What is Vicarious Trauma? What is Secondary Traumatic Stress?
Adapted from “The Compassion Fatigue Workbook”
Vicarious trauma (VT) and Secondary Traumatic Stress (STS) are frequently used interchangeably to refer to the indirect trauma that can occur when we are exposed to difficult or disturbing images and stories second-hand.
This can occur by viewing graphic news reports, gruesome or frightening television shows and various other media, hearing a detailed traumatic story from another person, viewing crime scene evidence, working in a court room, attending a debriefing or a conference where disturbing images are described or shown, and many other ways in which we can be indirectly affected by the content or visuals of some other living creature’s suffering.
The term Vicarious traumatization (VT) was coined by Pearlman & Saakvitne (1995) to describe the profound shift in world view that occurs in helping professionals when they work with individuals who have experienced trauma: helpers notice that their fundamental beliefs about the world are altered and possibly damaged by being repeatedly exposed to traumatic material. A domestic violence shelter worker may stop being able to believe that any relationship can be healthy. A child abuse investigator may lose trust in anyone who approaches their child. Again, examples of this abound and vary based on the type of work that we do.
Secondary Traumatic Stress (STS) is a concept that was developed by trauma specialists Beth Stamm, Charles Figley and others in the early 1990s as they sought to understand why service providers seemed to be exhibiting symptoms similar to Post Traumatic Stress Disorder (PTSD) without having necessarily been exposed to direct trauma themselves.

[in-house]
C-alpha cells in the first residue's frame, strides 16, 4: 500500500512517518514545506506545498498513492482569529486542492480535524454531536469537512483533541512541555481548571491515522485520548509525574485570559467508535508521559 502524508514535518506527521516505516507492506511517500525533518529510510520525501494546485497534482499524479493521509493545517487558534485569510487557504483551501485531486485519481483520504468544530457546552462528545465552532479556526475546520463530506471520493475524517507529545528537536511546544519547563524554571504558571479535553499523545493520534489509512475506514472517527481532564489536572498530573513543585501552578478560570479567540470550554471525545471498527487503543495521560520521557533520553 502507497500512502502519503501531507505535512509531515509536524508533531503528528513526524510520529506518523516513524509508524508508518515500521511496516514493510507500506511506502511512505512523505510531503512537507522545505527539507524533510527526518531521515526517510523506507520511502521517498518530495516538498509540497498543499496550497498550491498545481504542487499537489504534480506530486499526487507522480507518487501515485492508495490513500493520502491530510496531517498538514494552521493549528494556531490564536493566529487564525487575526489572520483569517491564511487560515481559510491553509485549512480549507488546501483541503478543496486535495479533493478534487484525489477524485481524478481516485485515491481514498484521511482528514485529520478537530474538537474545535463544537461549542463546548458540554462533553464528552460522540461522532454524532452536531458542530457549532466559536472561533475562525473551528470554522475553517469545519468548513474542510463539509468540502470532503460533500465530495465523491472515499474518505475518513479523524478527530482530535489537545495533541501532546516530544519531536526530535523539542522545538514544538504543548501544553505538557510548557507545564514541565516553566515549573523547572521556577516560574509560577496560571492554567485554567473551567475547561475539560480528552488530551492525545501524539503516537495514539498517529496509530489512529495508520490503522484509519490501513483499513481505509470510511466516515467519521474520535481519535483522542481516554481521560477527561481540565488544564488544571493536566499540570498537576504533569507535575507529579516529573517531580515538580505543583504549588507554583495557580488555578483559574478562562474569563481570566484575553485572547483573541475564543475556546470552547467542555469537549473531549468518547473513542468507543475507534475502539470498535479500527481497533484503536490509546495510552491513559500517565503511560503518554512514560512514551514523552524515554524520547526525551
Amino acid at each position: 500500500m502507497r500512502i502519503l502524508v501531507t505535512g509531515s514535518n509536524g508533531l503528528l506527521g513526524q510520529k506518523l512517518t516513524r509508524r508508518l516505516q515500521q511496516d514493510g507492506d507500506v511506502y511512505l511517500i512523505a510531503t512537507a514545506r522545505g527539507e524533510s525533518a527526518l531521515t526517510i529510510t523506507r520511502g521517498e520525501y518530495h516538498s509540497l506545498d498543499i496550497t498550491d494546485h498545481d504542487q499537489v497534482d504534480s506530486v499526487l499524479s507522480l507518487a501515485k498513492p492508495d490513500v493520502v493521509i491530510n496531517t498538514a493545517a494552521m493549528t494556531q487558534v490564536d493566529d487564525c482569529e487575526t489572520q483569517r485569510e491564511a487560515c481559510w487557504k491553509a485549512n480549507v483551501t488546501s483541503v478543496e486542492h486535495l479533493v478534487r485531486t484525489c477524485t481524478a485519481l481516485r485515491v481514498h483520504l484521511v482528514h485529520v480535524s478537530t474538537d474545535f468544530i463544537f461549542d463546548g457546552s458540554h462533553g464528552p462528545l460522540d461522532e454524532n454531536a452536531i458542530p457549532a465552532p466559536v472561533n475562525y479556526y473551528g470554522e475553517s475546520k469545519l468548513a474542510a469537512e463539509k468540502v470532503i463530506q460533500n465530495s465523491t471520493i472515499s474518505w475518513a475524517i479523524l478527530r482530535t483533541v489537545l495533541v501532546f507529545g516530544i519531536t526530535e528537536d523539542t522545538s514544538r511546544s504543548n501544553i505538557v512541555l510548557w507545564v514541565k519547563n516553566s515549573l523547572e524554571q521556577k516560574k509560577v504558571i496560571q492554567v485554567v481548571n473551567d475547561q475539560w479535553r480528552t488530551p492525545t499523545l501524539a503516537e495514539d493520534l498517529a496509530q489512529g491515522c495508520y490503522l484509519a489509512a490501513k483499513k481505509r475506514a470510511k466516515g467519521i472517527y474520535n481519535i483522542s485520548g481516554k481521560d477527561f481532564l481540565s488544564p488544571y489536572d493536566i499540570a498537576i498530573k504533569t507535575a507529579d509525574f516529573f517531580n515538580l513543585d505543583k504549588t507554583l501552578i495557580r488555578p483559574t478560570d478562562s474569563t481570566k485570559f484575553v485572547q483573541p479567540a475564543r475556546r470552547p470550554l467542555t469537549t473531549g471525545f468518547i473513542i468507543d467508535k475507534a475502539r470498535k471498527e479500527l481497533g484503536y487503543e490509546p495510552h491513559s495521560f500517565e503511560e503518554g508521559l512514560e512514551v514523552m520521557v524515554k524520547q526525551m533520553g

VT/STS can occur in professionals who work in high-stress and trauma-exposed fields (child abuse investigators, prosecutors, judges, therapists, health care professionals, animal shelter workers and many others) but it can also affect civilians who do not work in high-trauma fields but are deeply impacted by stories that they are exposed to (maybe graphic news accounts, a friend sharing details of a traumatic event they experienced, again, there are many examples of ways in which this may occur.)
Direct trauma, in contrast, refers to a traumatic event that occurs directly to us. A paramedic who is called to a catastrophic car accident may have direct trauma as a result of what he/she sees at the crash site. The person in the car may also experience a direct trauma experience. Individuals who hear details of the crash after the fact, or see it on the news may have indirect trauma exposure as a result.
Whether someone will develop serious negative consequences as a result of VT/STS exposure depends on many factors which will we discuss below.
When you look through the literature, you may see these terms used interchangeably, and sometimes they are referred to as “Compassion Fatigue” or “Burnout”. At TEND, we believe that Compassion Fatigue and Burnout are related phenomenon but do not necessarily always co-occur. We discuss this at greater length in another post. Click Here
At the end of the day, whether you call it STS or VT, what we are referring to is the impact of indirect exposure to difficult, disturbing and/or traumatic images and stories of the suffering of others – humans and sometimes animals and they way that it might impact us as individuals and as professionals.
Over time, repeated exposure to difficult content can have a negative impact on our functioning and overall mental health, and it is important to develop a sense of our individual warning signs and develop tools to mitigate these negative effects.
Read more about Vicarious Trauma/Secondary Trauma through the links Below